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Review
. 2019 Jul 12;8(3):54.
doi: 10.3390/biology8030054.

Chronotype and Social Jetlag: A (Self-) Critical Review

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Free PMC article
Review

Chronotype and Social Jetlag: A (Self-) Critical Review

Till Roenneberg et al. Biology (Basel). .
Free PMC article

Abstract

The Munich ChronoType Questionnaire (MCTQ) has now been available for more than 15 years and its original publication has been cited 1240 times (Google Scholar, May 2019). Additionally, its online version, which was available until July 2017, produced almost 300,000 entries from all over the world (MCTQ database). The MCTQ has gone through several versions, has been translated into 13 languages, and has been validated against other more objective measures of daily timing in several independent studies. Besides being used as a method to correlate circadian features of human biology with other factors-ranging from health issues to geographical factors-the MCTQ gave rise to the quantification of old wisdoms, like "teenagers are late", and has produced new concepts, like social jetlag. Some like the MCTQ's simplicity and some view it critically. Therefore, it is time to present a self-critical view on the MCTQ, to address some misunderstandings, and give some definitions of the MCTQ-derived chronotype and the concept of social jetlag.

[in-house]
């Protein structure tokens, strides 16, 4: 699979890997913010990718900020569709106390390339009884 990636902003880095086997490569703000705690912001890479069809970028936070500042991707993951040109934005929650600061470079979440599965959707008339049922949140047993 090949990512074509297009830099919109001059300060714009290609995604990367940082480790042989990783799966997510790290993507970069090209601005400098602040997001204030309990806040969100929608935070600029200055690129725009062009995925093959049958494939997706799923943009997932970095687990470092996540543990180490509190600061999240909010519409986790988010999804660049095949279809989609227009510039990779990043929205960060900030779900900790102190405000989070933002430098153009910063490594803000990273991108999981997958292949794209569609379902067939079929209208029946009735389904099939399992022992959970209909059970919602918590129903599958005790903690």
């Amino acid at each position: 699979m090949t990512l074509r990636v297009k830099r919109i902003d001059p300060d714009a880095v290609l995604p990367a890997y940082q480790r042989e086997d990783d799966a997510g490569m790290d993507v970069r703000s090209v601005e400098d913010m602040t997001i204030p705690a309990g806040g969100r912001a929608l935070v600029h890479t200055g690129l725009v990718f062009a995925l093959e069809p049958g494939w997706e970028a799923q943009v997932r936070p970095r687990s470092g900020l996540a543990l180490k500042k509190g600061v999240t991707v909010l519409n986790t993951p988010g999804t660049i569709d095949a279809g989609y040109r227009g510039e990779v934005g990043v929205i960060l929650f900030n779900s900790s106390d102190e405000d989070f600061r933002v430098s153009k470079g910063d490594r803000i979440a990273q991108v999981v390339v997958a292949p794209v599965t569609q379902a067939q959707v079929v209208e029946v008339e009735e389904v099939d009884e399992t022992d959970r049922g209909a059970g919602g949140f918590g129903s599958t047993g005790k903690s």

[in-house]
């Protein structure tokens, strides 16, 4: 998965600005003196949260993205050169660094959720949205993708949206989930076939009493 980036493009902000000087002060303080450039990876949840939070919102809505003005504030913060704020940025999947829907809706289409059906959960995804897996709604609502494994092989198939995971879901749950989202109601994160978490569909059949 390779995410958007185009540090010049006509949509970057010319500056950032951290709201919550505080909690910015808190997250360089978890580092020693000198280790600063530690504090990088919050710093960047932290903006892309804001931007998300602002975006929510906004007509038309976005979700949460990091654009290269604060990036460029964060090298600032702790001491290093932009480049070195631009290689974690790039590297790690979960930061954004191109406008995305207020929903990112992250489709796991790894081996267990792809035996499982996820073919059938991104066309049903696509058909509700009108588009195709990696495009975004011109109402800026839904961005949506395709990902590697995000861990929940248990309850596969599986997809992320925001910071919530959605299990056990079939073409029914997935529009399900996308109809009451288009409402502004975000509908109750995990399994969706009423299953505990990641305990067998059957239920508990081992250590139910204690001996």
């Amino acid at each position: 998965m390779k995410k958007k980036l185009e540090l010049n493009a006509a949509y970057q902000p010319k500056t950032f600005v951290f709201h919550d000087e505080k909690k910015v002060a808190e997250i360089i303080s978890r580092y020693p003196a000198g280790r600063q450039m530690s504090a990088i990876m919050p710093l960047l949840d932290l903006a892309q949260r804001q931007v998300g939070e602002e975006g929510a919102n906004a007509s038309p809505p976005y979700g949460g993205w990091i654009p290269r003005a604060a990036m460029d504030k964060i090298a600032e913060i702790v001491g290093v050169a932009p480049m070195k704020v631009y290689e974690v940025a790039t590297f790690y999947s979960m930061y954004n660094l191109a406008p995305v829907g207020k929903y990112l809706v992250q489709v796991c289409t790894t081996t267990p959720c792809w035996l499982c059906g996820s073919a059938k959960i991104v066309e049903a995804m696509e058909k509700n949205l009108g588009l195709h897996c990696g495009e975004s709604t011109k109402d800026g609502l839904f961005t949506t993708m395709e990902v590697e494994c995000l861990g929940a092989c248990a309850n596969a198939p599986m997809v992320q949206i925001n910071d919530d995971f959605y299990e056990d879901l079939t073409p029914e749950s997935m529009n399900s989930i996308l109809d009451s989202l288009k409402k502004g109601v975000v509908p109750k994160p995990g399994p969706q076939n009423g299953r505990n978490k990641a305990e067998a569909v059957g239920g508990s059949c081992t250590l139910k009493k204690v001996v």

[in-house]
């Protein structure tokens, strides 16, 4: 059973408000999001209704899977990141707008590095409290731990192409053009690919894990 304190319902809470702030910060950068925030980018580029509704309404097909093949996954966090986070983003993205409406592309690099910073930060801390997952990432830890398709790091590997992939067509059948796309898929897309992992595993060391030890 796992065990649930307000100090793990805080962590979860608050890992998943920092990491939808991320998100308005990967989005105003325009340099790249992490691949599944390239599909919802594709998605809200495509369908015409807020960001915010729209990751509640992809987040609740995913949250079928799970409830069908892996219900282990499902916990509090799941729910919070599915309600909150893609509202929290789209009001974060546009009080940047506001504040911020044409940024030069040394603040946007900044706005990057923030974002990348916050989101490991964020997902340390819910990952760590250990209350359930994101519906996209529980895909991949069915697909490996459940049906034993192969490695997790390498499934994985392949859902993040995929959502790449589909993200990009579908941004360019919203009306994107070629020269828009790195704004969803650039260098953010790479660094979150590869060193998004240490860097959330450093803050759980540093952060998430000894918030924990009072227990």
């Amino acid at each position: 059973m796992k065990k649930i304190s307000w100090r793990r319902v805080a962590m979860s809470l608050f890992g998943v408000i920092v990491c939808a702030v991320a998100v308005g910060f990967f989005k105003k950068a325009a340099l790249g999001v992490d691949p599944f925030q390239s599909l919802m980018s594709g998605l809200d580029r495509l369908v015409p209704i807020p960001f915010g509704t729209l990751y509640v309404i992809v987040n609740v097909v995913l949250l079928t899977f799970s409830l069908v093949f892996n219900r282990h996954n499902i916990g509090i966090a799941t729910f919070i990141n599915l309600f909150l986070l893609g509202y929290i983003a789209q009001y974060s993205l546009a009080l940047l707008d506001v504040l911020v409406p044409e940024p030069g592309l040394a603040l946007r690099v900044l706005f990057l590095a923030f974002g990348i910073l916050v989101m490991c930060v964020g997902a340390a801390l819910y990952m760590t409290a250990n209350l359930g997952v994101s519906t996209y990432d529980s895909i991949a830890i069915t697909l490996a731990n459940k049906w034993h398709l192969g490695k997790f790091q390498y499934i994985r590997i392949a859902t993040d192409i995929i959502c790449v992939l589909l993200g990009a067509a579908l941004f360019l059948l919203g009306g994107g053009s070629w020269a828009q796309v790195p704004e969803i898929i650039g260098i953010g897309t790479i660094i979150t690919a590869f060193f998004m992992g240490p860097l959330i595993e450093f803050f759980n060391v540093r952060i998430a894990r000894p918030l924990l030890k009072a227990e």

Keywords: circadian clock; entrainment; light; period; phase; sleep-wake timing.

Conflict of interest statement

T.R. is the founder of the company Chronsulting UG and consults several other companies (Vanda Pharmaceuticals, Chiesi GmbH, jetlite GmbH, Condor Instruments, Salzgitter AG); none of these activities created conflicts with the content of this paper. L.K.P, G.Z., and E.C.W. declare no conflicts of interest.

Figures

Figure 1
Figure 1